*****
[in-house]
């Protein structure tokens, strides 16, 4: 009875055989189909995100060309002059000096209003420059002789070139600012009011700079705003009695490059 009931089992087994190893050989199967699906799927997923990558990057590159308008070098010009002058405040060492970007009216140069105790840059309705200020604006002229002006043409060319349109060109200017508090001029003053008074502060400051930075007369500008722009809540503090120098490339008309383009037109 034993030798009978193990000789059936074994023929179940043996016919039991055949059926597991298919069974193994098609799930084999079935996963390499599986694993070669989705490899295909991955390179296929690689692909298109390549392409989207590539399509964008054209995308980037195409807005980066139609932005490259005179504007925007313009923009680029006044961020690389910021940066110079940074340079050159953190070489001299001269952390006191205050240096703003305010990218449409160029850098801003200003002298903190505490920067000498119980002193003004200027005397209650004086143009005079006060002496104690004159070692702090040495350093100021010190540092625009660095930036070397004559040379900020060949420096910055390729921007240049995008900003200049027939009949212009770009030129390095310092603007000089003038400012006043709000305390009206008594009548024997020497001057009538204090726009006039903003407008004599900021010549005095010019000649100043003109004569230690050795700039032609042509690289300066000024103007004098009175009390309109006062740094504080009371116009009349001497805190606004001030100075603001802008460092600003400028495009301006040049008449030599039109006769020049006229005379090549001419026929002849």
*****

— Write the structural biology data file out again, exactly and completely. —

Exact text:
[in-house]
């Protein structure tokens, strides 16, 4: 009875055989189909995100060309002059000096209003420059002789070139600012009011700079705003009695490059 009931089992087994190893050989199967699906799927997923990558990057590159308008070098010009002058405040060492970007009216140069105790840059309705200020604006002229002006043409060319349109060109200017508090001029003053008074502060400051930075007369500008722009809540503090120098490339008309383009037109 034993030798009978193990000789059936074994023929179940043996016919039991055949059926597991298919069974193994098609799930084999079935996963390499599986694993070669989705490899295909991955390179296929690689692909298109390549392409989207590539399509964008054209995308980037195409807005980066139609932005490259005179504007925007313009923009680029006044961020690389910021940066110079940074340079050159953190070489001299001269952390006191205050240096703003305010990218449409160029850098801003200003002298903190505490920067000498119980002193003004200027005397209650004086143009005079006060002496104690004159070692702090040495350093100021010190540092625009660095930036070397004559040379900020060949420096910055390729921007240049995008900003200049027939009949212009770009030129390095310092603007000089003038400012006043709000305390009206008594009548024997020497001057009538204090726009006039903003407008004599900021010549005095010019000649100043003109004569230690050795700039032609042509690289300066000024103007004098009175009390309109006062740094504080009371116009009349001497805190606004001030100075603001802008460092600003400028495009301006040049008449030599039109006769020049006229005379090549001419026929002849």